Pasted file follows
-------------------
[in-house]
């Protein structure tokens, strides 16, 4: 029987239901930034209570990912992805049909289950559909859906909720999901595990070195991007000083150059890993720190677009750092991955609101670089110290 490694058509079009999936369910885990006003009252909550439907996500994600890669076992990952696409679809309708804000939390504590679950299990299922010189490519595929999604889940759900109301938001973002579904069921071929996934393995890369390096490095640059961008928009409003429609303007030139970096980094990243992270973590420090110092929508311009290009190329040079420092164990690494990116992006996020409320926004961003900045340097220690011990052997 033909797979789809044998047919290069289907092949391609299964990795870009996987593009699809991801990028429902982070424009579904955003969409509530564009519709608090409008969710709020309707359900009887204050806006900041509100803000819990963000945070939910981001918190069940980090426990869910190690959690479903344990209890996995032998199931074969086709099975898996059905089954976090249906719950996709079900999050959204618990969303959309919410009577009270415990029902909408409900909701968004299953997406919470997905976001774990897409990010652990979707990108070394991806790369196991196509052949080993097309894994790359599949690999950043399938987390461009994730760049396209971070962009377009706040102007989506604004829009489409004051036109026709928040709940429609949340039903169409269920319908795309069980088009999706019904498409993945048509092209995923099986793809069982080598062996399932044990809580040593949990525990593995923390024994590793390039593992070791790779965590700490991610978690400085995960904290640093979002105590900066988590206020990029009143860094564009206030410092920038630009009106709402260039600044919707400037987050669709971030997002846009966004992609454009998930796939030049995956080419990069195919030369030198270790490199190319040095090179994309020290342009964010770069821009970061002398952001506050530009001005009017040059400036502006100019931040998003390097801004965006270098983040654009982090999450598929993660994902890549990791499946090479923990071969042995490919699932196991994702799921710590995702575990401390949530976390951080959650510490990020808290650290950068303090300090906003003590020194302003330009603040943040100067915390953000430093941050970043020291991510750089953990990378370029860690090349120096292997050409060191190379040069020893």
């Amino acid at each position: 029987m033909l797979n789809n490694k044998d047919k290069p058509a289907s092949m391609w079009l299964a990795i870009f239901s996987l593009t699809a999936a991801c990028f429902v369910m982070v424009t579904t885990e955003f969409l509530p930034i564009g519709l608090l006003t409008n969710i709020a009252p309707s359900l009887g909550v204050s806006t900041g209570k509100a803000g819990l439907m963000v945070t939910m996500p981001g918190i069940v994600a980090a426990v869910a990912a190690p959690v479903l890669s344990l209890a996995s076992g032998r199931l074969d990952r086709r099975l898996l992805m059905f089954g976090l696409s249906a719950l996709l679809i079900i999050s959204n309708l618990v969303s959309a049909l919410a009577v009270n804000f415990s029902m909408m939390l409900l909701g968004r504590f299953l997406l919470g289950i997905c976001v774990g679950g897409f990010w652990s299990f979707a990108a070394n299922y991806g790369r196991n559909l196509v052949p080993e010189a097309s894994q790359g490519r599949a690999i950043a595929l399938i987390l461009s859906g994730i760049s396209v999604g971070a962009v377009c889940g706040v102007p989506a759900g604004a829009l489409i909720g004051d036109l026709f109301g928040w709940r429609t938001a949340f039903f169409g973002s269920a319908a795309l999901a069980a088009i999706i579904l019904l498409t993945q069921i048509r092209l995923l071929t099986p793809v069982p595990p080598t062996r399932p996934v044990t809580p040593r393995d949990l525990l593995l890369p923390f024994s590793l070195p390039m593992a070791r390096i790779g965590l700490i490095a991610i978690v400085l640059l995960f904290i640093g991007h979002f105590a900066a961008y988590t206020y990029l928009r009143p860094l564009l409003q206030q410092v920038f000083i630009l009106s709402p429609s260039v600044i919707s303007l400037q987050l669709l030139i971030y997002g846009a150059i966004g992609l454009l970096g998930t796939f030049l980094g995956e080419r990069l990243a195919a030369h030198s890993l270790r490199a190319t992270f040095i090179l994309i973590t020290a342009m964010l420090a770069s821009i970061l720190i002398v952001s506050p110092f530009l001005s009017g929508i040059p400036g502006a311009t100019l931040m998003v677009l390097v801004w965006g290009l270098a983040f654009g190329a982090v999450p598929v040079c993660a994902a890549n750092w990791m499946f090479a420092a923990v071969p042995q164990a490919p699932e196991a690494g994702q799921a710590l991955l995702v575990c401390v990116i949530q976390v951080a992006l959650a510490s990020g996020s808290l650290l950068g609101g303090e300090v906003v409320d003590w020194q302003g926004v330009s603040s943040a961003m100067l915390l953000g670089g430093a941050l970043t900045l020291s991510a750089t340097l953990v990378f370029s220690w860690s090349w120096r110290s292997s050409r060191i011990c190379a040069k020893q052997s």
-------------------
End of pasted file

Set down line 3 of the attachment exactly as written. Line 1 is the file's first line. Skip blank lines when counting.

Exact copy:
């Amino acid at each position: 029987m033909l797979n789809n490694k044998d047919k290069p058509a289907s092949m391609w079009l299964a990795i870009f239901s996987l593009t699809a999936a991801c990028f429902v369910m982070v424009t579904t885990e955003f969409l509530p930034i564009g519709l608090l006003t409008n969710i709020a009252p309707s359900l009887g909550v204050s806006t900041g209570k509100a803000g819990l439907m963000v945070t939910m996500p981001g918190i069940v994600a980090a426990v869910a990912a190690p959690v479903l890669s344990l209890a996995s076992g032998r199931l074969d990952r086709r099975l898996l992805m059905f089954g976090l696409s249906a719950l996709l679809i079900i999050s959204n309708l618990v969303s959309a049909l919410a009577v009270n804000f415990s029902m909408m939390l409900l909701g968004r504590f299953l997406l919470g289950i997905c976001v774990g679950g897409f990010w652990s299990f979707a990108a070394n299922y991806g790369r196991n559909l196509v052949p080993e010189a097309s894994q790359g490519r599949a690999i950043a595929l399938i987390l461009s859906g994730i760049s396209v999604g971070a962009v377009c889940g706040v102007p989506a759900g604004a829009l489409i909720g004051d036109l026709f109301g928040w709940r429609t938001a949340f039903f169409g973002s269920a319908a795309l999901a069980a088009i999706i579904l019904l498409t993945q069921i048509r092209l995923l071929t099986p793809v069982p595990p080598t062996r399932p996934v044990t809580p040593r393995d949990l525990l593995l890369p923390f024994s590793l070195p390039m593992a070791r390096i790779g965590l700490i490095a991610i978690v400085l640059l995960f904290i640093g991007h979002f105590a900066a961008y988590t206020y990029l928009r009143p860094l564009l409003q206030q410092v920038f000083i630009l009106s709402p429609s260039v600044i919707s303007l400037q987050l669709l030139i971030y997002g846009a150059i966004g992609l454009l970096g998930t796939f030049l980094g995956e080419r990069l990243a195919a030369h030198s890993l270790r490199a190319t992270f040095i090179l994309i973590t020290a342009m964010l420090a770069s821009i970061l720190i002398v952001s506050p110092f530009l001005s009017g929508i040059p400036g502006a311009t100019l931040m998003v677009l390097v801004w965006g290009l270098a983040f654009g190329a982090v999450p598929v040079c993660a994902a890549n750092w990791m499946f090479a420092a923990v071969p042995q164990a490919p699932e196991a690494g994702q799921a710590l991955l995702v575990c401390v990116i949530q976390v951080a992006l959650a510490s990020g996020s808290l650290l950068g609101g303090e300090v906003v409320d003590w020194q302003g926004v330009s603040s943040a961003m100067l915390l953000g670089g430093a941050l970043t900045l020291s991510a750089t340097l953990v990378f370029s220690w860690s090349w120096r110290s292997s050409r060191i011990c190379a040069k020893q052997s």